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South Africa throws lifeline to a king

King Mswati lll of the Kingdom of Swaziland
(UN Photo/Eskinder Debebe)

A “no-strings attached” R2.4 billion (US$350 million) South African loan to Swaziland to prevent a meltdown of the tiny economy has met with dismay and anger from civil society bodies in both countries.

Swaziland, ruled by sub-Saharan Africa’s last absolute monarch King Mswati III, turned to South Africa as a last resort after international financial institutions - among them the International Monetary Fund, the African Development Bank and the World Bank - declined to throw an economic lifeline to the country: The government had refused to accept austerity measures, including cuts in the public sector.

The loan, a quarter of what Mswati had reportedly been seeking, has been shrouded in controversy as civil society groups - including the ruling African National Congress’s alliance partner and South Africa’s largest union federation, COSATU - were demanding that democratic reform and respect for human rights be a quid pro quo for the three-tranche loan.

COSATU spokesperson Patrick Craven said in a statement the loan “fails to acknowledge that this crisis has arisen because of the looting of the economy by the royal family and a small elite so they can maintain their luxurious lifestyle, while the cost of this crisis has fallen on the shoulders of the workers and the poor.”

The financial crisis has been blamed on a 60 percent drop in revenue from the Southern African Customs Union (SACU), financial mismanagement, as well as Mswati’s profligate lifestyle, which includes building a dozen or so palaces and frequent overseas trips and shopping excursions for his relatives, 13 wives and estimated 27 children.

Swaziland has a 40 percent unemployment rate, pensions have gone unpaid, and there are fears that 65,000 HIV-positive people could miss out on life-prolonging antiretrovirals (ARVs). Food is in such short supply in some areas that people have even resorted to eating cow dung.

Swaziland has the world's highest prevalence of HIV - 26.1 percent. One in four Swazis aged 15-49 is HIV-positive.

Security forces cracked down on pro-democracy and cost of living protests earlier this year. Political parties are banned and the donor-dependent government is increasingly unable to pay for health and social services; over 70 percent of the 1.1 million population lives below the poverty line.

Reprieve for public sector workers?

Finance Minister Majozi Sithole has refused to divulge to parliament how the loan would be spent. However, it was expected to provide a reprieve for public sector workers, “bloated by nepotism and patronage jobs”, and facing non-payment of salaries, a member of the umbrella Congress of NGOs (CANGO), who declined to be identified, told IRIN. 

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The loan, was confirmed by “a visibly angry [South African] Finance Minister Pravin Gordhan”, according to South African daily Business Day, at a hastily arranged press briefing in Pretoria on 3 August 2011, after Mswati prematurely announced the securing of the loan.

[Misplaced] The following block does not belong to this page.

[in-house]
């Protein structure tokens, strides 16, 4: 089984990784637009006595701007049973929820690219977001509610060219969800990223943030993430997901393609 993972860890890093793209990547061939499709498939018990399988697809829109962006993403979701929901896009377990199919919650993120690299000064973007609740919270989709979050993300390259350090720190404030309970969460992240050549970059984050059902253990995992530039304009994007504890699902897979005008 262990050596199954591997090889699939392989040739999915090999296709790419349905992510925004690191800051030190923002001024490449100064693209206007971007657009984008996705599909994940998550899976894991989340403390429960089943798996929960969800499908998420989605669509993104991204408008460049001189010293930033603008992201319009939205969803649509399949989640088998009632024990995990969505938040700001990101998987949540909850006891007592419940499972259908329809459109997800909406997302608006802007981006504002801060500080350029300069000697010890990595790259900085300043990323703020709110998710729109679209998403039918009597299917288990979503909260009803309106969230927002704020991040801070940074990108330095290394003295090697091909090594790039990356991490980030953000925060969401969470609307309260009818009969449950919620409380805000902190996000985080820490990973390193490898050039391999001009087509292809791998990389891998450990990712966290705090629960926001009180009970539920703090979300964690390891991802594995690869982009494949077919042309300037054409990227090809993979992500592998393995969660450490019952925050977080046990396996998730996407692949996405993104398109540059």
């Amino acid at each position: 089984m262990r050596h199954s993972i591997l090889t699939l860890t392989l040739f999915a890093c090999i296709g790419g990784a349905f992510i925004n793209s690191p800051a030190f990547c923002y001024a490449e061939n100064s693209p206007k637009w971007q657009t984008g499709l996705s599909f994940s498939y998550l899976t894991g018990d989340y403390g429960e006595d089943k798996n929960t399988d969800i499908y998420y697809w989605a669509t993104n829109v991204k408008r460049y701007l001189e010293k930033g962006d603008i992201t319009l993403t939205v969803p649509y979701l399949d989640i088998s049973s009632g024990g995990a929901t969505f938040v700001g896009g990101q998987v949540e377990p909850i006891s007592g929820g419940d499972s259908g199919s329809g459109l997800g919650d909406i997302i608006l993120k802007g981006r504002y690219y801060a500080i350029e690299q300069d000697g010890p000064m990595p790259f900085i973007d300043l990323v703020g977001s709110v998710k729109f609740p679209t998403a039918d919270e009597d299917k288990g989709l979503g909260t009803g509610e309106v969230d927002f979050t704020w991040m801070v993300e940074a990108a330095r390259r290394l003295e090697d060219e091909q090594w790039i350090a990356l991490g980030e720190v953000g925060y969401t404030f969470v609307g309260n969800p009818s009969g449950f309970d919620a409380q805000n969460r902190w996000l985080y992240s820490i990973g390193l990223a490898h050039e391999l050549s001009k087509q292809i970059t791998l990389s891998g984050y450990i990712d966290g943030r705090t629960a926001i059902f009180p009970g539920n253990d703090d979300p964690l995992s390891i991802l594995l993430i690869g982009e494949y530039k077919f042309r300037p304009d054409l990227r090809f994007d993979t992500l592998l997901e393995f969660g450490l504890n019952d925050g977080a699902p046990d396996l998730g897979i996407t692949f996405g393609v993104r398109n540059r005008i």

Analysts told IRIN the terms of the loan were vague but included a 5.5 percent interest rate and repayments of it through the deductions of SACU receipts to Swaziland. In a 2004 bilateral agreement South Africa urged Mswati to promote human rights and institute democratic reforms.

Dimpho Motsamai, a researcher with the Africa Conflict Prevention Programme at Pretoria-based think-tank Institute for Security Studies, told IRIN: “An implicit call for the respect of human rights is just a call… At the end of the day the status quo remains unchanged.”

“What it [the loan] may do is give the [Swazi] regime some confidence because there is no explicit articulation of the political conditions [attached to the loan] and this makes it more difficult to have a conversation in the coming months as it [democracy and human rights] was not put to the fore,” she said.

Propping up the Swazi currency

Thogozani Simelane, an investment broker with a financial institution in the capital Mbabane, told IRIN the loan had provided some financial stability as it had specified the local currency, the lilangeni, would remain pegged to the South African rand.

''If the lilangeni were to be de-coupled [from the rand] it would go into freefall, plunging tens of thousands of people into poverty overnight''

“If the lilangeni were to be de-coupled [from the rand] it would go into freefall, plunging tens of thousands of people into poverty overnight. Prices would skyrocket, wages and savings would be worthless and a flood of economic refugees would cross the border into South Africa - which was a key reason why South Africa granted the loan, to avoid that exodus,” Simelane said.

A worthless national currency would make the procurement of ARVs prohibitively expensive, he said, and imports of emergency food, agricultural inputs and other items all but unaffordable.

“For the sake of our ARV supplies we are happy this happened, but the loan fails to correct the underlying causes of the crisis - and that is unaccountable spending by a government that is unanswerable to the people,” Sammy Ndwandwe of the Swaziland National Association of People with HIV/AIDS, told IRIN.


This article was produced by IRIN News while it was part of the United Nations Office for the Coordination of Humanitarian Affairs. Please send queries on copyright or liability to the UN. For more information:

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